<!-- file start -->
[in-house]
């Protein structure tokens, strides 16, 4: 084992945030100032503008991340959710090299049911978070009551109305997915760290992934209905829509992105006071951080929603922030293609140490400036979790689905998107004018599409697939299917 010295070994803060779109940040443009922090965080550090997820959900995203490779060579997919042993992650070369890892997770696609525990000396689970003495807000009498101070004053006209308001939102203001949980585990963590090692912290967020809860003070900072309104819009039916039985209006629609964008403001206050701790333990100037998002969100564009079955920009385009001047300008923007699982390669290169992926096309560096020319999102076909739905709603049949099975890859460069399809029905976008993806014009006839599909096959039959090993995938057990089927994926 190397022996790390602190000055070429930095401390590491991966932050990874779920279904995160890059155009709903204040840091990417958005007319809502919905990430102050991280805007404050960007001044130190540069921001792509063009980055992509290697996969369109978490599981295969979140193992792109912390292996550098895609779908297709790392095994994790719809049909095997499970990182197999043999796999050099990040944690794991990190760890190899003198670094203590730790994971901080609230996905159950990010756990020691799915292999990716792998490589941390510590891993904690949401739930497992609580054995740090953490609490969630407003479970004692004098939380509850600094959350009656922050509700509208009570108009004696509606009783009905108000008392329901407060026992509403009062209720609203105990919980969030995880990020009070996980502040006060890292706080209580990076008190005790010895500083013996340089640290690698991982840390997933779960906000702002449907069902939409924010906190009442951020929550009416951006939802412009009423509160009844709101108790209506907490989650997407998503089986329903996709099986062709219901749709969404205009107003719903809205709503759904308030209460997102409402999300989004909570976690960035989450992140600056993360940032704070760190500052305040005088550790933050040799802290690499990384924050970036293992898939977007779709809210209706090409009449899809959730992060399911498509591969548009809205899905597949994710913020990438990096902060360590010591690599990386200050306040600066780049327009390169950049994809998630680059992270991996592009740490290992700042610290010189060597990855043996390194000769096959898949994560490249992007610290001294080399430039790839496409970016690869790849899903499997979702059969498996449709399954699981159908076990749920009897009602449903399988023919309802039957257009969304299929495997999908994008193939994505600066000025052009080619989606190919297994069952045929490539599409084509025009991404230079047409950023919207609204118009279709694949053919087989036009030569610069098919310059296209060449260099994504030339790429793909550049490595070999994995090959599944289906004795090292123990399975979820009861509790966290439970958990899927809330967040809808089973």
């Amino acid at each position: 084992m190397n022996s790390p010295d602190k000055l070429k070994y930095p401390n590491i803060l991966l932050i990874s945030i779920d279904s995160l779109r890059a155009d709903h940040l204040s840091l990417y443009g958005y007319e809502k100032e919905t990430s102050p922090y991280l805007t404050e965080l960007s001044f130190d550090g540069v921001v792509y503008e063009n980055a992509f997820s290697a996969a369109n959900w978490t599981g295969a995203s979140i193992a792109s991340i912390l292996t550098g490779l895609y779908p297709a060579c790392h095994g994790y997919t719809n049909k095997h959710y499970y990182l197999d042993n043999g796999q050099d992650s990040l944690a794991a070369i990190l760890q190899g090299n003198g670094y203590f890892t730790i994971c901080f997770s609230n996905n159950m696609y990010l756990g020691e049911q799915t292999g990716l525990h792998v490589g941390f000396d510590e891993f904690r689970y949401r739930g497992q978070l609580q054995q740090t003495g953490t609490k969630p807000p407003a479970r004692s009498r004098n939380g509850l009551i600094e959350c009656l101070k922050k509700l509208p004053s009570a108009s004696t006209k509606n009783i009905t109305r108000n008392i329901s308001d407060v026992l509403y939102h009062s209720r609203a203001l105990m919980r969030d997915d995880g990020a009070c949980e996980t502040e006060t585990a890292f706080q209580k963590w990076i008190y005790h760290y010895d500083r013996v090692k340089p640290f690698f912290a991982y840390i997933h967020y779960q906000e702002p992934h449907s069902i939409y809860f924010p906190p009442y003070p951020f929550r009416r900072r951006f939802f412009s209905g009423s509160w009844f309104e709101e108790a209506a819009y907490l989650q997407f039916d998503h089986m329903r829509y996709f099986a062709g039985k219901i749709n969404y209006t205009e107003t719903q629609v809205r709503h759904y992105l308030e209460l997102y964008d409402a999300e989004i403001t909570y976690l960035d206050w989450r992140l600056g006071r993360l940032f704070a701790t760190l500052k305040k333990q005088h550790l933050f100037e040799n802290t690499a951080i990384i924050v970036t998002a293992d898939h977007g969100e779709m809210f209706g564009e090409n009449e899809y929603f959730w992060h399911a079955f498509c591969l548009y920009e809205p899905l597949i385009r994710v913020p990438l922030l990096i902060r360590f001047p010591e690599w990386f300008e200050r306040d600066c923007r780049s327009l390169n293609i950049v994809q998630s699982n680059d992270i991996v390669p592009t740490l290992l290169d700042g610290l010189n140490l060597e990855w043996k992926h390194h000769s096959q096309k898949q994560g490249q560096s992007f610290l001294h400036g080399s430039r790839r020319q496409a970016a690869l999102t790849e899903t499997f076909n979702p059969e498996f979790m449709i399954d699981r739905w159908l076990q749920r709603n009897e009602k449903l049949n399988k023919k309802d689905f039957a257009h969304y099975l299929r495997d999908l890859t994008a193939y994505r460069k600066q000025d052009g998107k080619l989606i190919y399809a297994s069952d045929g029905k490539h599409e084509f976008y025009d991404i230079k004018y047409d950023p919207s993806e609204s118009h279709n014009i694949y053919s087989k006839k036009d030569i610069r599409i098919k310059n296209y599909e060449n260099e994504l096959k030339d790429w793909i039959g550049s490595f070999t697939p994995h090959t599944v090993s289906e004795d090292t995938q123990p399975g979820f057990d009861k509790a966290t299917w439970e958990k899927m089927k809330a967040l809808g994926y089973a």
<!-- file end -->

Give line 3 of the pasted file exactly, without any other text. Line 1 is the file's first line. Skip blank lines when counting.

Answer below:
């Amino acid at each position: 084992m190397n022996s790390p010295d602190k000055l070429k070994y930095p401390n590491i803060l991966l932050i990874s945030i779920d279904s995160l779109r890059a155009d709903h940040l204040s840091l990417y443009g958005y007319e809502k100032e919905t990430s102050p922090y991280l805007t404050e965080l960007s001044f130190d550090g540069v921001v792509y503008e063009n980055a992509f997820s290697a996969a369109n959900w978490t599981g295969a995203s979140i193992a792109s991340i912390l292996t550098g490779l895609y779908p297709a060579c790392h095994g994790y997919t719809n049909k095997h959710y499970y990182l197999d042993n043999g796999q050099d992650s990040l944690a794991a070369i990190l760890q190899g090299n003198g670094y203590f890892t730790i994971c901080f997770s609230n996905n159950m696609y990010l756990g020691e049911q799915t292999g990716l525990h792998v490589g941390f000396d510590e891993f904690r689970y949401r739930g497992q978070l609580q054995q740090t003495g953490t609490k969630p807000p407003a479970r004692s009498r004098n939380g509850l009551i600094e959350c009656l101070k922050k509700l509208p004053s009570a108009s004696t006209k509606n009783i009905t109305r108000n008392i329901s308001d407060v026992l509403y939102h009062s209720r609203a203001l105990m919980r969030d997915d995880g990020a009070c949980e996980t502040e006060t585990a890292f706080q209580k963590w990076i008190y005790h760290y010895d500083r013996v090692k340089p640290f690698f912290a991982y840390i997933h967020y779960q906000e702002p992934h449907s069902i939409y809860f924010p906190p009442y003070p951020f929550r009416r900072r951006f939802f412009s209905g009423s509160w009844f309104e709101e108790a209506a819009y907490l989650q997407f039916d998503h089986m329903r829509y996709f099986a062709g039985k219901i749709n969404y209006t205009e107003t719903q629609v809205r709503h759904y992105l308030e209460l997102y964008d409402a999300e989004i403001t909570y976690l960035d206050w989450r992140l600056g006071r993360l940032f704070a701790t760190l500052k305040k333990q005088h550790l933050f100037e040799n802290t690499a951080i990384i924050v970036t998002a293992d898939h977007g969100e779709m809210f209706g564009e090409n009449e899809y929603f959730w992060h399911a079955f498509c591969l548009y920009e809205p899905l597949i385009r994710v913020p990438l922030l990096i902060r360590f001047p010591e690599w990386f300008e200050r306040d600066c923007r780049s327009l390169n293609i950049v994809q998630s699982n680059d992270i991996v390669p592009t740490l290992l290169d700042g610290l010189n140490l060597e990855w043996k992926h390194h000769s096959q096309k898949q994560g490249q560096s992007f610290l001294h400036g080399s430039r790839r020319q496409a970016a690869l999102t790849e899903t499997f076909n979702p059969e498996f979790m449709i399954d699981r739905w159908l076990q749920r709603n009897e009602k449903l049949n399988k023919k309802d689905f039957a257009h969304y099975l299929r495997d999908l890859t994008a193939y994505r460069k600066q000025d052009g998107k080619l989606i190919y399809a297994s069952d045929g029905k490539h599409e084509f976008y025009d991404i230079k004018y047409d950023p919207s993806e609204s118009h279709n014009i694949y053919s087989k006839k036009d030569i610069r599409i098919k310059n296209y599909e060449n260099e994504l096959k030339d790429w793909i039959g550049s490595f070999t697939p994995h090959t599944v090993s289906e004795d090292t995938q123990p399975g979820f057990d009861k509790a966290t299917w439970e958990k899927m089927k809330a967040l809808g994926y089973a």